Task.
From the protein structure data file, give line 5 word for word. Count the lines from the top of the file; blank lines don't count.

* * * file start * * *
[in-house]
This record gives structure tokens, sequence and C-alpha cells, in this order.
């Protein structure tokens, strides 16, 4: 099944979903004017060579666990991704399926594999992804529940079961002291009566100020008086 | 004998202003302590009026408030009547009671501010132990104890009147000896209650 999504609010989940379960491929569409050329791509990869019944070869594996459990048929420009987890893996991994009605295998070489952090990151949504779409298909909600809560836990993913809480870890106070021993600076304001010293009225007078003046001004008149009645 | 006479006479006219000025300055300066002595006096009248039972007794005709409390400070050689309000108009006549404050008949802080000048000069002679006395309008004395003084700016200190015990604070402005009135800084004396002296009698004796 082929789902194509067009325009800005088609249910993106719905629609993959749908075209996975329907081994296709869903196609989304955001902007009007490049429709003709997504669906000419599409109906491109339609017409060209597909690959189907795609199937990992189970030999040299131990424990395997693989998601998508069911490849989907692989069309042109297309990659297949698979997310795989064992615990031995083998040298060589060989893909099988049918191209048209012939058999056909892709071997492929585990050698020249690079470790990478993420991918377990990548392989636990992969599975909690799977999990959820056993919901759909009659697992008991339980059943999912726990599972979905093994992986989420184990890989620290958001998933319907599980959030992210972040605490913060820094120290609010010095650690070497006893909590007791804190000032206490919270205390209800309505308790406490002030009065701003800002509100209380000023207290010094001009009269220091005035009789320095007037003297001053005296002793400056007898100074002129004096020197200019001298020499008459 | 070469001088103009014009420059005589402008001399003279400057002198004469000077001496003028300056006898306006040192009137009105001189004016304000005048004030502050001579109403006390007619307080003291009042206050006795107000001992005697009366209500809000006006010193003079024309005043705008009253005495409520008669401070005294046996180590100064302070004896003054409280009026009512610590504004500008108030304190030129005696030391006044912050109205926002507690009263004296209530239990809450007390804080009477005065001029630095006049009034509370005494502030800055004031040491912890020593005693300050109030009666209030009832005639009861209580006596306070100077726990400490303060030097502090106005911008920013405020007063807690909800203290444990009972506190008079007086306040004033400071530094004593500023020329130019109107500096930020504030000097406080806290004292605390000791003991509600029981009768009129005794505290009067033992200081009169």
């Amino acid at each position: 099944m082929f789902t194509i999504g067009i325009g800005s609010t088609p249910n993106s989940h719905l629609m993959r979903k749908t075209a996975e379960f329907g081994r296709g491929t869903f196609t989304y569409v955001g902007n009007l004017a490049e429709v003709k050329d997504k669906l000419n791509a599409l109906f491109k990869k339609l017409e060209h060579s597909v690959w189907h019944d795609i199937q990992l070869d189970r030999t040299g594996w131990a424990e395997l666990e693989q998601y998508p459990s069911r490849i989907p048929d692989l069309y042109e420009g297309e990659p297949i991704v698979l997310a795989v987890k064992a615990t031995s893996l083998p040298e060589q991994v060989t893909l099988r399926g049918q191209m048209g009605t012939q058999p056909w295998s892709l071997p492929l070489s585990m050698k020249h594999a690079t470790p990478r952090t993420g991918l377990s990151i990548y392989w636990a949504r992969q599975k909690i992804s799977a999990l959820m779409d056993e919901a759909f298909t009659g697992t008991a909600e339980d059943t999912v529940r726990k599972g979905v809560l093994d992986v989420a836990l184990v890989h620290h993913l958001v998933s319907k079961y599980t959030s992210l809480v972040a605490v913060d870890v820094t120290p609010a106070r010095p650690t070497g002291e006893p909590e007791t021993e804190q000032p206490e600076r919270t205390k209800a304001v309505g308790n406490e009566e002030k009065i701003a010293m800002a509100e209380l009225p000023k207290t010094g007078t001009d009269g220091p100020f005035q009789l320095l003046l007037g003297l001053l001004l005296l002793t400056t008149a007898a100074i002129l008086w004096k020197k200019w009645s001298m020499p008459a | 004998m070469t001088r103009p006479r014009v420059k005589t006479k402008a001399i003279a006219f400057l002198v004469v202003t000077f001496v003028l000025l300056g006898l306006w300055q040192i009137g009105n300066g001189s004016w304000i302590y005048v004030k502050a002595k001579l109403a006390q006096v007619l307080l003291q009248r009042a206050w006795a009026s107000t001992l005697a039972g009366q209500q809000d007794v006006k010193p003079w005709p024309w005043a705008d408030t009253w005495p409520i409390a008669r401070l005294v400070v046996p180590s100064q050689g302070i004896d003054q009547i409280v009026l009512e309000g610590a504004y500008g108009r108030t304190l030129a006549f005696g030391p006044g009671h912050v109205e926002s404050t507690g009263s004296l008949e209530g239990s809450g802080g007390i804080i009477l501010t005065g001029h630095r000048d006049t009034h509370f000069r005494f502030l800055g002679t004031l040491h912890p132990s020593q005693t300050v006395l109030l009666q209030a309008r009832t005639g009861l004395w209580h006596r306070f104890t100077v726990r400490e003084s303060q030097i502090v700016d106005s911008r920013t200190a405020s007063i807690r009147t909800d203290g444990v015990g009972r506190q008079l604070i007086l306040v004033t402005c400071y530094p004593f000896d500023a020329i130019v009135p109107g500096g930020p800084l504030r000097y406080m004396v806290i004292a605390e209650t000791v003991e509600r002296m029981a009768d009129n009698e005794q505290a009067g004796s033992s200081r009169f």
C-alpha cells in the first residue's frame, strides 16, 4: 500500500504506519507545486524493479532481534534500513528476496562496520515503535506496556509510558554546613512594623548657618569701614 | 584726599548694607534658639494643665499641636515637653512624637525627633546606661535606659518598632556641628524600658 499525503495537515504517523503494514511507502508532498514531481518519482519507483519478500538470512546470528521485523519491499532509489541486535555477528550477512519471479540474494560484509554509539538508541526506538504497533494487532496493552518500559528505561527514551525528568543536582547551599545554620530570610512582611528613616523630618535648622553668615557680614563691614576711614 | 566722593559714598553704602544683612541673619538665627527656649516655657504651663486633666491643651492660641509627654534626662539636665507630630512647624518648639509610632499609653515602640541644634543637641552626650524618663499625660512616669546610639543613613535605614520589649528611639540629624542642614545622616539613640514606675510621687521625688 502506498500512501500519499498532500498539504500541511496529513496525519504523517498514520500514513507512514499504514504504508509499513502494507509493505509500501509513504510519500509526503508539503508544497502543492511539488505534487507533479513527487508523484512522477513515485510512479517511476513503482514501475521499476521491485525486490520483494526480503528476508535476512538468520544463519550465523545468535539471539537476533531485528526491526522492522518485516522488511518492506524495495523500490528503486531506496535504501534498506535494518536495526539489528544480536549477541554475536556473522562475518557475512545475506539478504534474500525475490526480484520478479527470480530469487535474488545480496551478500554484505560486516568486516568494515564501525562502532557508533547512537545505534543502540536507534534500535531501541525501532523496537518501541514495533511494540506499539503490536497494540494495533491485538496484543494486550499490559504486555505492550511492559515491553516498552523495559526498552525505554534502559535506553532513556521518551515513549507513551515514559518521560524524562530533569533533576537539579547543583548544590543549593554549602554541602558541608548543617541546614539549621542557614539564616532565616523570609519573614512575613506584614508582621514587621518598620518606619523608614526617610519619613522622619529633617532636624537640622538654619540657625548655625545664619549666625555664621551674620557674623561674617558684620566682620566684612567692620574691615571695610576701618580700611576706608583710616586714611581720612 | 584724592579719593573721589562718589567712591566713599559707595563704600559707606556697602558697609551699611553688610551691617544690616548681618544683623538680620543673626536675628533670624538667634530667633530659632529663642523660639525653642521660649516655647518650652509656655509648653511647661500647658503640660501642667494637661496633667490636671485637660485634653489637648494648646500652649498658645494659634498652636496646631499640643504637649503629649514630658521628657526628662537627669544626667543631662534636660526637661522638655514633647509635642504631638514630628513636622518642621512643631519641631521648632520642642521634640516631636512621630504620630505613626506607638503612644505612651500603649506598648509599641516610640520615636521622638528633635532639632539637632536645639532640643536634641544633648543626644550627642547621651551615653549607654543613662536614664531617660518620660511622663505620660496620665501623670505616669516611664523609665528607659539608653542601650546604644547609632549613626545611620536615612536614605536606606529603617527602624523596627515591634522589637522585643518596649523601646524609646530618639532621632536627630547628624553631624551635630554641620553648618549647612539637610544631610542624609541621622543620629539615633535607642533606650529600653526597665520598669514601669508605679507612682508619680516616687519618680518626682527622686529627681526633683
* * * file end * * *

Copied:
C-alpha cells in the first residue's frame, strides 16, 4: 500500500504506519507545486524493479532481534534500513528476496562496520515503535506496556509510558554546613512594623548657618569701614 | 584726599548694607534658639494643665499641636515637653512624637525627633546606661535606659518598632556641628524600658 499525503495537515504517523503494514511507502508532498514531481518519482519507483519478500538470512546470528521485523519491499532509489541486535555477528550477512519471479540474494560484509554509539538508541526506538504497533494487532496493552518500559528505561527514551525528568543536582547551599545554620530570610512582611528613616523630618535648622553668615557680614563691614576711614 | 566722593559714598553704602544683612541673619538665627527656649516655657504651663486633666491643651492660641509627654534626662539636665507630630512647624518648639509610632499609653515602640541644634543637641552626650524618663499625660512616669546610639543613613535605614520589649528611639540629624542642614545622616539613640514606675510621687521625688 502506498500512501500519499498532500498539504500541511496529513496525519504523517498514520500514513507512514499504514504504508509499513502494507509493505509500501509513504510519500509526503508539503508544497502543492511539488505534487507533479513527487508523484512522477513515485510512479517511476513503482514501475521499476521491485525486490520483494526480503528476508535476512538468520544463519550465523545468535539471539537476533531485528526491526522492522518485516522488511518492506524495495523500490528503486531506496535504501534498506535494518536495526539489528544480536549477541554475536556473522562475518557475512545475506539478504534474500525475490526480484520478479527470480530469487535474488545480496551478500554484505560486516568486516568494515564501525562502532557508533547512537545505534543502540536507534534500535531501541525501532523496537518501541514495533511494540506499539503490536497494540494495533491485538496484543494486550499490559504486555505492550511492559515491553516498552523495559526498552525505554534502559535506553532513556521518551515513549507513551515514559518521560524524562530533569533533576537539579547543583548544590543549593554549602554541602558541608548543617541546614539549621542557614539564616532565616523570609519573614512575613506584614508582621514587621518598620518606619523608614526617610519619613522622619529633617532636624537640622538654619540657625548655625545664619549666625555664621551674620557674623561674617558684620566682620566684612567692620574691615571695610576701618580700611576706608583710616586714611581720612 | 584724592579719593573721589562718589567712591566713599559707595563704600559707606556697602558697609551699611553688610551691617544690616548681618544683623538680620543673626536675628533670624538667634530667633530659632529663642523660639525653642521660649516655647518650652509656655509648653511647661500647658503640660501642667494637661496633667490636671485637660485634653489637648494648646500652649498658645494659634498652636496646631499640643504637649503629649514630658521628657526628662537627669544626667543631662534636660526637661522638655514633647509635642504631638514630628513636622518642621512643631519641631521648632520642642521634640516631636512621630504620630505613626506607638503612644505612651500603649506598648509599641516610640520615636521622638528633635532639632539637632536645639532640643536634641544633648543626644550627642547621651551615653549607654543613662536614664531617660518620660511622663505620660496620665501623670505616669516611664523609665528607659539608653542601650546604644547609632549613626545611620536615612536614605536606606529603617527602624523596627515591634522589637522585643518596649523601646524609646530618639532621632536627630547628624553631624551635630554641620553648618549647612539637610544631610542624609541621622543620629539615633535607642533606650529600653526597665520598669514601669508605679507612682508619680516616687519618680518626682527622686529627681526633683